The term “atheism” is a charged one, defined in a variety of ways and used loosely in ordinary conversation. By this term, a person can mean:
- belief that there are no divine beings, including the Creator;
- belief that there is no anthropomorphic deity, but that some divine essence exists;
- belief that there are (currently) no reasonable grounds for believing the existence of God; and
- belief that God exists accompanied by a refusal to worship and/or publicly acknowledge Him.
In classical Athens, atheism appears to have meant simply a refusal to worship the gods recognised by the state, rather than a belief that there are no divine beings. Indeed, it is conceivable that in Roman times, the Greek-speaking parts of the Empire might have referred to Christians as atheists over their refusal to worship the emperors.
The terms “divine” and “god” are themselves confusingly used in English, which has led to many English speakers misinterpreting the terms “el”, “eloah”, and “elohim” in Hebrew, and their cognates in Aramaic. These terms indicate the world in which the beings they refer to live, and not the contingency or necessity of those beings’ existence.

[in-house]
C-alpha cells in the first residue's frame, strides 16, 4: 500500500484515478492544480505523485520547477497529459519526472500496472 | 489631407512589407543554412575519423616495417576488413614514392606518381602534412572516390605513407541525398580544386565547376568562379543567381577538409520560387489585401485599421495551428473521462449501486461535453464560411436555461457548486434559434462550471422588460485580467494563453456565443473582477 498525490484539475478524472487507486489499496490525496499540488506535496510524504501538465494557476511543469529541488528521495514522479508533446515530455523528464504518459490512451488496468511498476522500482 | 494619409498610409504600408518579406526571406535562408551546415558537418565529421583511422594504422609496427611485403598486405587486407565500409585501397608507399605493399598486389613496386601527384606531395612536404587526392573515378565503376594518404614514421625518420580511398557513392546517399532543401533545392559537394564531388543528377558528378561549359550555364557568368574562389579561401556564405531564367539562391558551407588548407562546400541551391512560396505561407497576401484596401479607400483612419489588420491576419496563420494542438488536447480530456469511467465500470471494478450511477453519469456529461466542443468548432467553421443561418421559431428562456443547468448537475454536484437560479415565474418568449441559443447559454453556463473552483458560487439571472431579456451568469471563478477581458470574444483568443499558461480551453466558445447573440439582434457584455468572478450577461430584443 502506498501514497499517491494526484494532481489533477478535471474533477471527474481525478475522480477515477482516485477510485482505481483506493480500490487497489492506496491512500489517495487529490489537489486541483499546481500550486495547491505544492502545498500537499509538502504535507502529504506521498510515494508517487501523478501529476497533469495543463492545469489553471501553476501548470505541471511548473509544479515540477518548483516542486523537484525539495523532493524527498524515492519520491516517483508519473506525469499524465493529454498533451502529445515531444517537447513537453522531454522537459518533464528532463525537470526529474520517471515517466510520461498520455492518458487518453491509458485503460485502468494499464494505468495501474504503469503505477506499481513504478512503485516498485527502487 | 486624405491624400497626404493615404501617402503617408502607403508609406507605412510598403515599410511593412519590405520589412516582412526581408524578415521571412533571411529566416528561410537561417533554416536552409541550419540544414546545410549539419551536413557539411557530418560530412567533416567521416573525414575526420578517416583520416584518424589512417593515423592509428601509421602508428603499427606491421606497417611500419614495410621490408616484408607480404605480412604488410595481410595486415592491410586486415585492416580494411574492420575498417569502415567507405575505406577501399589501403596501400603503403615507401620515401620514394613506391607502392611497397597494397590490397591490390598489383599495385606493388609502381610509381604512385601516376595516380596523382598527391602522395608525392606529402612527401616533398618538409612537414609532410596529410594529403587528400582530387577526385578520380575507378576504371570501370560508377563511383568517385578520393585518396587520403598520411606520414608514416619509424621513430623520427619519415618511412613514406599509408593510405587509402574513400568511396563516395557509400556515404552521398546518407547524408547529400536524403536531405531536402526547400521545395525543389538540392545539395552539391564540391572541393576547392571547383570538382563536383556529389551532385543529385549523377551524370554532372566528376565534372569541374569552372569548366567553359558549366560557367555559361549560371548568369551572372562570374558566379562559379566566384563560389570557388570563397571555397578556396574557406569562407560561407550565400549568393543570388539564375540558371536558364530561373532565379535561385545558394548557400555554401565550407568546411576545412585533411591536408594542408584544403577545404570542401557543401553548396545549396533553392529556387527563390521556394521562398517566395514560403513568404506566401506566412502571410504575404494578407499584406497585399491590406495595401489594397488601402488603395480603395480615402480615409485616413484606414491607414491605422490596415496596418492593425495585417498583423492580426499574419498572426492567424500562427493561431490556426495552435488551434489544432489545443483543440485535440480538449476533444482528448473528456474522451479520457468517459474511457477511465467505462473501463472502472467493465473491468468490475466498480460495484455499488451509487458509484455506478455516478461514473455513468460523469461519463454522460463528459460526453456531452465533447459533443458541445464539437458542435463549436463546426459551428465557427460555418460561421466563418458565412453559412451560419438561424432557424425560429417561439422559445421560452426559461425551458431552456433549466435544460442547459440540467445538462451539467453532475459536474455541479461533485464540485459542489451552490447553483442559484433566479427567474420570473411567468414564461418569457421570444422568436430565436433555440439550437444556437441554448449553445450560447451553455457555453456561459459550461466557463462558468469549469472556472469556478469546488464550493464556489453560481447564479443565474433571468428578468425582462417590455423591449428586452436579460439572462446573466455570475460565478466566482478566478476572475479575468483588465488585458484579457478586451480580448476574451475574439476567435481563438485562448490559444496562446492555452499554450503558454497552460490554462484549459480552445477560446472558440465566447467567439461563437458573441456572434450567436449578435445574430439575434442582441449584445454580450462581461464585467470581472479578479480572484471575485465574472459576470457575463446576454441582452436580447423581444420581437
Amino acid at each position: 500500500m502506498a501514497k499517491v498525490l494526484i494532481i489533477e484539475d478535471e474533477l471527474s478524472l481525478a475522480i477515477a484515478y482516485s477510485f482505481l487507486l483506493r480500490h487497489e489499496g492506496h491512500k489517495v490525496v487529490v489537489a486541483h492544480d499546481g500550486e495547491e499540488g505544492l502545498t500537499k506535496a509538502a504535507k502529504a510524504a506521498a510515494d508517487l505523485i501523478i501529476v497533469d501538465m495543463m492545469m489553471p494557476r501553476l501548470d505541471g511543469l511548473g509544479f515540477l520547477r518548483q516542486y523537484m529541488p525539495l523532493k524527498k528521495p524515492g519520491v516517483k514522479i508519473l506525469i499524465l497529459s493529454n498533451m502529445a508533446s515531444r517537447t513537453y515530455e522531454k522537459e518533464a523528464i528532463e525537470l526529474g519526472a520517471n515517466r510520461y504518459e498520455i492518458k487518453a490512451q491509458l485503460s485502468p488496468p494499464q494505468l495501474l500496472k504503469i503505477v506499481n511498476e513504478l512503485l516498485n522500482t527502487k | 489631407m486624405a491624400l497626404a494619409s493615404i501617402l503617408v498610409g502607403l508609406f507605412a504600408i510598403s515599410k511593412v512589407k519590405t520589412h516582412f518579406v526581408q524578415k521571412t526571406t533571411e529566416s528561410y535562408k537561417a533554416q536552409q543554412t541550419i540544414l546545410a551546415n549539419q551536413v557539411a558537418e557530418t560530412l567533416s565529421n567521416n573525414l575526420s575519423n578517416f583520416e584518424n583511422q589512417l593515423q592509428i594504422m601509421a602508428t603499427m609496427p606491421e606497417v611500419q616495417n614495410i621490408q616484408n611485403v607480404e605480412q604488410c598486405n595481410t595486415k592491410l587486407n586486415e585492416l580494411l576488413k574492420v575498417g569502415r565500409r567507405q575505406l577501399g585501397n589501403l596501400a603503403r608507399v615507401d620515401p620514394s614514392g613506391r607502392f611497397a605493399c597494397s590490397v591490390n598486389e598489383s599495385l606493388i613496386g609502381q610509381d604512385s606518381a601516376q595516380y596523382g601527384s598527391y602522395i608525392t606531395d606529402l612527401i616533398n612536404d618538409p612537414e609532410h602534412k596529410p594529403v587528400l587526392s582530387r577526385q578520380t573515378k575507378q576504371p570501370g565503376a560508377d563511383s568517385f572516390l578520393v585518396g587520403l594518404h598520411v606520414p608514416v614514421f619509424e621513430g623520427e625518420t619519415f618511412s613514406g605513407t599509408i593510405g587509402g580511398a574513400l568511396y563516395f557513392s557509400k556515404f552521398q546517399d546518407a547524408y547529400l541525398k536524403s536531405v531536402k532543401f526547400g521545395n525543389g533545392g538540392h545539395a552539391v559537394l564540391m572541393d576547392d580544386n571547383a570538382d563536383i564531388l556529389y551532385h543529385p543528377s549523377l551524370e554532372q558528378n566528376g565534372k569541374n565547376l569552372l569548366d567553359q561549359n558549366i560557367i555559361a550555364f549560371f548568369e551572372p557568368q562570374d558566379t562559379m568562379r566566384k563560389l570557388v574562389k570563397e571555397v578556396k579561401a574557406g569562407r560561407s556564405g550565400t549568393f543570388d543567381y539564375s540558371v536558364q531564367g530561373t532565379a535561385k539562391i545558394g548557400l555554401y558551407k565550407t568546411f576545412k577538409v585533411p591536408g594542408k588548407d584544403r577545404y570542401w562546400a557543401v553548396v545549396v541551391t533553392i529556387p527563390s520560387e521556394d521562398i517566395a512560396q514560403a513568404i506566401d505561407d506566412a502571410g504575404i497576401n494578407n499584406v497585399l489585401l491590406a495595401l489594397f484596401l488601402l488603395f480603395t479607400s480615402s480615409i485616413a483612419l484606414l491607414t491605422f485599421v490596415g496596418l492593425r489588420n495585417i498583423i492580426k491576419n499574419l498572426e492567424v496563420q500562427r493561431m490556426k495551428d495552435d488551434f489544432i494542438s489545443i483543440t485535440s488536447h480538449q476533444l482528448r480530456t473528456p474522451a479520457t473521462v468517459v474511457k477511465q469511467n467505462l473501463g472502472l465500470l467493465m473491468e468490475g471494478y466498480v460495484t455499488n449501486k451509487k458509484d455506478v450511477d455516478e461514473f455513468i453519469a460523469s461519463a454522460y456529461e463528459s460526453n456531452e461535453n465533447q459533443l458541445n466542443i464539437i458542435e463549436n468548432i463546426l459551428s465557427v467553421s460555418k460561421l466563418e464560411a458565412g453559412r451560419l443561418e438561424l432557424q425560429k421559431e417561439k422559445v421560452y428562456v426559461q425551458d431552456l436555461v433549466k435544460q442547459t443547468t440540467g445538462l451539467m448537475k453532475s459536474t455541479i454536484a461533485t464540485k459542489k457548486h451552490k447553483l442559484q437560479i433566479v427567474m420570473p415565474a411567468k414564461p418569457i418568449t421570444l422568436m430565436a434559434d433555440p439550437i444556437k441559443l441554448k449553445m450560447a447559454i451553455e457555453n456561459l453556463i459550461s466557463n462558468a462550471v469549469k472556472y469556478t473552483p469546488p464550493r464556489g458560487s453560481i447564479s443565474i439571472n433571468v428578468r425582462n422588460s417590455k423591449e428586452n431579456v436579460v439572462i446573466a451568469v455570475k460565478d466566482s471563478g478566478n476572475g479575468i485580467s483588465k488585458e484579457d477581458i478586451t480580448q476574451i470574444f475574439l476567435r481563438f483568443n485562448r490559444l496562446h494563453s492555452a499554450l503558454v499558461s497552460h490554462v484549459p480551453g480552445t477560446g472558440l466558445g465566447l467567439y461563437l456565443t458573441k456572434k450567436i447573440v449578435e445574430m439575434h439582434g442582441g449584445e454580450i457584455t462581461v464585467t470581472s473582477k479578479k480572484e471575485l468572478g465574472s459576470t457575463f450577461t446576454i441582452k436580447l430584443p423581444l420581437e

“Belief” is also a confusing term. Epistemologists have debated whether belief is a component of knowledge. One can use the term belief to mean assent to the proposition that X exists. In addition, it is often used to refer to trust in X, which of necessity presupposes that X exists.
Consider the following example. A Catholic once asked me, “Do you believe in our Lady?” How was I to respond to this? Did he mean that I prayed to her in a manner that presupposed she could hear me and that she was in a position to do something about my requests? Did he mean that I believed she was a virgin when she gave birth to Christ? Did he mean that I believed she remained a virgin perpetually thereafter? All of the above (and more)? I gave a qualified answer: “I believe that she was a virgin when she gave birth to our Lord.”
Belief is a funny thing. Sometimes we just “know” things without being able to consciously give good reasons for that knowledge. Not only do we hold such-and-such a proposition to be true, but often we rely on it; we let it influence our thinking. How many readers of this post “know” that something in the world changed recently, something shifted, and yet are unable to adequately explain it?